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GotToBTru's scratchpad

by GotToBTru (Vicar)
on Jun 15, 2010 at 13:25 UTC ( #844863=scratchpad: print w/ replies, xml ) Need Help??

Tree Structure Challenge

  1. call get_leaves on both objects
  2. remove duplicates
  3. for each leaf in list one
    1. get parent, grandparent
    2. push grandparent, parent, leaf onto delete list
  4. for each leaf in list two
    1. get parent, grand
    2. push onto add list

OO versus Procedures

One example of the difference is what is called data encapsulation. In an OO program, there (should be) no data outside of a context. In a procedure, I might have a variable called $user_name. Any code I have that can see that variable might also modify it. That can be okay, but it also can be a problem. It can make it hard to determine what part of my code changed something. Also, just because I called it $user_name, I could store ANY string in that variable, just for convenience sake. Heck, in Perl, I could reuse it to store a hash reference if I wanted. Why would I? No idea. But I could.

In an OO program, the user will have a name, but it will be an attribute, "name" of a class, "user". The ONLY way to modify and display the name will be to call the code in the user object to do it. If I want sometimes to display the full name, and sometimes the full name and title, and sometimes just the first name, I write the code to format that in the way I like once, and that functionality is now available to any other program that uses my user object. If I have users in my RPG, or in my music collection program, or in my website business, or whatever. Every time, I get every clever function that I have invented for displaying or using user names without having to copy code from one procedure to another, and without having to remember .. did I do that differently here than there? Will making them the same break something? I finally figure out how to handle names like Beyonce, Dr. Jose Juan Carlos Espinosa del Reyza III, and Seven of Nine. Now, every program knows how to deal with them and will do so consistently.

Okay, couldn't you do this with packages, or by being consistent in your programming? Much of it, you could. But it would not be enforced. At anytime, you could say "I'll do this just once because I'm in a hurry." Using OO, I am using the features of the language to enforce good programming practice. That makes it much easier to share what I've done with others.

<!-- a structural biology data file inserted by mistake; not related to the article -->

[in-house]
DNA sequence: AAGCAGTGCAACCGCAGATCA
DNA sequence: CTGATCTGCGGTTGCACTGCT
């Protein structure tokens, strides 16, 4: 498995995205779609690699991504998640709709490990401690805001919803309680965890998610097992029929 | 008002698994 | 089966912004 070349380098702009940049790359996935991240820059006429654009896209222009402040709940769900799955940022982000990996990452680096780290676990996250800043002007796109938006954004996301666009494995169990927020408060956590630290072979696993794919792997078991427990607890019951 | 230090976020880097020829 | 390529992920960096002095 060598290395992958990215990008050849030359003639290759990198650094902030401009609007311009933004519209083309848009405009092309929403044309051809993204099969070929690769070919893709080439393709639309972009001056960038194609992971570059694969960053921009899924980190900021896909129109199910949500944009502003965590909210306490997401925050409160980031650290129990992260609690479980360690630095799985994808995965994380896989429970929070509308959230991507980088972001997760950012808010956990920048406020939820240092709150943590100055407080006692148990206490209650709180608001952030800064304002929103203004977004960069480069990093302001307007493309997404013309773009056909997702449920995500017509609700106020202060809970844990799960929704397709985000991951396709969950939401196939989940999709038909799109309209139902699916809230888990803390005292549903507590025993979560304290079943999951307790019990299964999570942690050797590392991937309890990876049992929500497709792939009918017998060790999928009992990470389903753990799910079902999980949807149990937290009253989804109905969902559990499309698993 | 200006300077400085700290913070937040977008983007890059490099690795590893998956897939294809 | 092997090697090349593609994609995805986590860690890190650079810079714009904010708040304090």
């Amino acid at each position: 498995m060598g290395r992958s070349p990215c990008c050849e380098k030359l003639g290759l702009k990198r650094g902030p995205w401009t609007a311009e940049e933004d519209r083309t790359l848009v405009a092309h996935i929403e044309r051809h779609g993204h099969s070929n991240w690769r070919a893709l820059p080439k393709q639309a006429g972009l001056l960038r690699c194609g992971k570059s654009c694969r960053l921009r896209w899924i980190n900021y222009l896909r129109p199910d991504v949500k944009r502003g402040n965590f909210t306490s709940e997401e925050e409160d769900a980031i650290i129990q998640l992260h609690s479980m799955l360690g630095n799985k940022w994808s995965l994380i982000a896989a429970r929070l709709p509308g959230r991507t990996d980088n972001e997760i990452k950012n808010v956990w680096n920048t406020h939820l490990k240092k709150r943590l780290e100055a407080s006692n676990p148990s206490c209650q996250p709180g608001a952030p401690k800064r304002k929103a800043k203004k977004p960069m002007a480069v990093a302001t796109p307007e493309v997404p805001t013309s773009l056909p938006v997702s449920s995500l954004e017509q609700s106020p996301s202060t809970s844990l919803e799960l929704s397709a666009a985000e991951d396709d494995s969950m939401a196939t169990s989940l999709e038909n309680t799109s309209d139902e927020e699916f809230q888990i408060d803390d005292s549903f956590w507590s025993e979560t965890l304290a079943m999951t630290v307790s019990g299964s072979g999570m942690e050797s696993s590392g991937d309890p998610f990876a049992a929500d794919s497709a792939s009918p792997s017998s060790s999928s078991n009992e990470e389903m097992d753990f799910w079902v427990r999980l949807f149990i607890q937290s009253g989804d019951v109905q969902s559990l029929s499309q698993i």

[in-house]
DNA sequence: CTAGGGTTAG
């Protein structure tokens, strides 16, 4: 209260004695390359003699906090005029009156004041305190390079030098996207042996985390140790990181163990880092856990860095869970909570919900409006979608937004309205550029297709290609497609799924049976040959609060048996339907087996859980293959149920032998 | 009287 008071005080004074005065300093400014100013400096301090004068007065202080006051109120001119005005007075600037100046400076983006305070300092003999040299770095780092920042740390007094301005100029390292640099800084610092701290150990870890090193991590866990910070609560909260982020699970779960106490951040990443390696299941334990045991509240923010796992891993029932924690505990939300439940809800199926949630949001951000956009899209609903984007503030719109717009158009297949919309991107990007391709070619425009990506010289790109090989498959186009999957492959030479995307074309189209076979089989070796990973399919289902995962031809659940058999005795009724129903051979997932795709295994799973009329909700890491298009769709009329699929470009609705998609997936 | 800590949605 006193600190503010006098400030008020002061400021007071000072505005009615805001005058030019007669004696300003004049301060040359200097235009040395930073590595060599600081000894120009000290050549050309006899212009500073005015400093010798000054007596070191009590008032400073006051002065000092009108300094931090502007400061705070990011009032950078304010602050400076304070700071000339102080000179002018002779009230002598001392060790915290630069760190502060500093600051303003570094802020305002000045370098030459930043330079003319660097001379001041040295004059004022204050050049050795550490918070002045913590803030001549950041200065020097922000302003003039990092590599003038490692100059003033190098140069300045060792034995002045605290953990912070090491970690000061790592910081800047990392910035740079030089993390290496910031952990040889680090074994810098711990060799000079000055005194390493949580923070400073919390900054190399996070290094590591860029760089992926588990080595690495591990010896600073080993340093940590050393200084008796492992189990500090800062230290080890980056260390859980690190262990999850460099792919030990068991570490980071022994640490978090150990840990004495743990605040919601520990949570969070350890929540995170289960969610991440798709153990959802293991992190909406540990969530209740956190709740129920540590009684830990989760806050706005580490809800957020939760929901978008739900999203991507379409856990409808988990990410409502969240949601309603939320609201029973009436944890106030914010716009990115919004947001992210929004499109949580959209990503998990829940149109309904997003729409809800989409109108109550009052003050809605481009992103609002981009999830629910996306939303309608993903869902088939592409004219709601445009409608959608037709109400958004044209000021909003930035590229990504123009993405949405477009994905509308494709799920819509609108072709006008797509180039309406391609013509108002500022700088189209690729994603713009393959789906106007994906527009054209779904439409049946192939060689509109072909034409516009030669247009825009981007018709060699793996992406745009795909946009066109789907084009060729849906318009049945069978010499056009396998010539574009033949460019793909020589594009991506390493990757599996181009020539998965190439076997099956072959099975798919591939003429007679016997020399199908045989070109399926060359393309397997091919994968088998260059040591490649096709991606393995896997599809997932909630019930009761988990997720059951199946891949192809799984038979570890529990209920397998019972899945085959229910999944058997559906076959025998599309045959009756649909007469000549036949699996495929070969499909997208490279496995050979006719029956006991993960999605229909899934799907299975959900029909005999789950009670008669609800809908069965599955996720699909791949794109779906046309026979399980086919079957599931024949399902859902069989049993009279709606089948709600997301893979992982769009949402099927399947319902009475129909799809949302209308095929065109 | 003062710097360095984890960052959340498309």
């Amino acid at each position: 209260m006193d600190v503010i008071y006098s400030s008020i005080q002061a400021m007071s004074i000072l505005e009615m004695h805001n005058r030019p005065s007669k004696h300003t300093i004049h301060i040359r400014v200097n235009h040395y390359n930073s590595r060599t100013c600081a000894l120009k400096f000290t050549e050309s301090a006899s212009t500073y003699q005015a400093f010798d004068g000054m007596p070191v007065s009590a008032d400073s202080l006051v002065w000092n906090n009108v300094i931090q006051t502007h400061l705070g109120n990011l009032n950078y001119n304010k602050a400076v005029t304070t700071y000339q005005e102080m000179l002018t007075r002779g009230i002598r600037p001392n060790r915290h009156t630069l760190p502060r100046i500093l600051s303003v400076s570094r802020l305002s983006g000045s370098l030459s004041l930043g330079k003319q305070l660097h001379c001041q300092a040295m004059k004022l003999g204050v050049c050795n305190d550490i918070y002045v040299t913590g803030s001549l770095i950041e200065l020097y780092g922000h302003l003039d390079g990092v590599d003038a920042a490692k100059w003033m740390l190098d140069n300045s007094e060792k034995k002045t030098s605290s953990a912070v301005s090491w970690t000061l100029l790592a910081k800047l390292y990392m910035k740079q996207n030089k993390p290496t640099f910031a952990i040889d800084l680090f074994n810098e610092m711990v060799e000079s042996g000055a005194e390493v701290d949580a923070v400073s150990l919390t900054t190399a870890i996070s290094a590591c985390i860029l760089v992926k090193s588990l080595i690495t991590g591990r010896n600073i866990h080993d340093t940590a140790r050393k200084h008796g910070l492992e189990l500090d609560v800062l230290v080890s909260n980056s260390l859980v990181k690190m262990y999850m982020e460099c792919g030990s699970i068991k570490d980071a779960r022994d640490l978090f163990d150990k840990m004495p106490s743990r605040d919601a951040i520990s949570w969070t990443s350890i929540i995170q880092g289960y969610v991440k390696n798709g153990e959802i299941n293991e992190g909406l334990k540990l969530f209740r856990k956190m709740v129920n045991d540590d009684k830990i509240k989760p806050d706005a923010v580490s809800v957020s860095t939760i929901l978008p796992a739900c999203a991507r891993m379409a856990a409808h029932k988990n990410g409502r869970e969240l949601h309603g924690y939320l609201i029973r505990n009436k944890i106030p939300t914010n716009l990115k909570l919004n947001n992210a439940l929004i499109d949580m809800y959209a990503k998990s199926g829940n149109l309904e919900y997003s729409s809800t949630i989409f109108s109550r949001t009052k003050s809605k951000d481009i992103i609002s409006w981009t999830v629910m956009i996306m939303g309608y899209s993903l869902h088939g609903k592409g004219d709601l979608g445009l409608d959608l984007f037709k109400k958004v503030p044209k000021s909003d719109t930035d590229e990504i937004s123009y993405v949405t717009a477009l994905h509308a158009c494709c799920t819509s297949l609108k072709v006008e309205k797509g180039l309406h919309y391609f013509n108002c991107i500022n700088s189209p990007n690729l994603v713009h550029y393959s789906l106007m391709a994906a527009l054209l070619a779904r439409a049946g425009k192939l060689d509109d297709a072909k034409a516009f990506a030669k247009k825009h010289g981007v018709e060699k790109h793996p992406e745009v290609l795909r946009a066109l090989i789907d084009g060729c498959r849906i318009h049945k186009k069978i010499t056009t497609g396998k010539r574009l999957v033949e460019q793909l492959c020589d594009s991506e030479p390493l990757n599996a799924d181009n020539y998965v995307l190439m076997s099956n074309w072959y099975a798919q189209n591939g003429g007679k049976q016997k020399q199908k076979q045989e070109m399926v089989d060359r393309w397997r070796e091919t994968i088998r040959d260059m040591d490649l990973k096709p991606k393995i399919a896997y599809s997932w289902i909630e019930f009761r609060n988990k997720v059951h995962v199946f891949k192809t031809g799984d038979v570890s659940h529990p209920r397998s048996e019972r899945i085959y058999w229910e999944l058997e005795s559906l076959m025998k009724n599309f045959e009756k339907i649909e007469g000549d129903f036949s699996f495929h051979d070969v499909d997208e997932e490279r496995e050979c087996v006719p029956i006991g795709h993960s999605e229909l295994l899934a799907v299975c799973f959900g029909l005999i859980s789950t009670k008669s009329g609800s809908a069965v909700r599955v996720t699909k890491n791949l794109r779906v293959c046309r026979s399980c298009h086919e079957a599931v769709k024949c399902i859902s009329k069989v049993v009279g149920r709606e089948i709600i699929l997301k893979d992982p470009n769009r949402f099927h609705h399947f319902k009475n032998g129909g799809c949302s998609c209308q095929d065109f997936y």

XML to Hash

sub mapxml { my $xml = shift; my ($tag, $value, %xmlhash); my @lines = (split /\n/, $xml); chomp @lines; while (@lines) { my $line = shift @lines; ($tag,$value) = ($line =~ /<([\w:]+?\/?)>([^<]*)/); next if (! defined($tag) || (substr($tag,-1) eq '/')); if ($value =~ /[\w:-\\]+/) { $xmlhash{$tag} = $value; } else { my $contents = ""; while (1) { $line = shift (@lines); last if ($line eq '</' . $tag . '>'); $contents .= $line . "\n"; } $xmlhash{$tag} = mapxml($contents); } } return \%xmlhash; }

On the Subject of Off Topic

If Perlmonks decides to get more formal in its definition of off-topic, I'd suggest the following:

  1. Add "Off Topic" as a moderation selection, as an alternative to "Approve" or "Frontpage"
  2. Add "Off Topic" as consideration category, an alternative to keep/edit/reap/nada
  3. Allow users a selection to suppress nodes designated OT. This could be as simple as posting possible CSS language


use Test::Simple tests => 2; ok(1 == 1, 'Identity theorem'); ok( &ask eq 'yep', 'User response test'); sub ask { print "Are you a human?\n"; $answer = <STDIN>; chomp $answer; return($answer); }

Link to use as starting point for CSS/JS to color user names to reflect their age relative to me (based on the cb_author id):

CSS to display level

Code code for coding

use strict; use warnings; my $plaintext = 'We are discovered. Flee at once!'; my $key = 'CorrectBatteryHorseStaple'; print "Original message: $plaintext\n"; my $ciphertext = cypher($plaintext,$key); my $represent = $ciphertext; $represent =~ tr/[A-Za-z0-9] /*/c; print " Encoded message: $represent (* indicates non-alphabet characte +r)\n "; my $decoded = cypher($ciphertext,$key); print " Decoded message: $decoded\n"; sub cypher { my $plain = shift; my $key = shift; my $i=0; $key x= ( 1 + length($plain)/length($key) ); return join '', map {$_ ^ substr($key,$i++,1)} (split '',$plain); }

Stuff to Check Out


DatePointsPostsRankETA Next RankNext Rank
201407211794154HermitN/AChaplain (1800)

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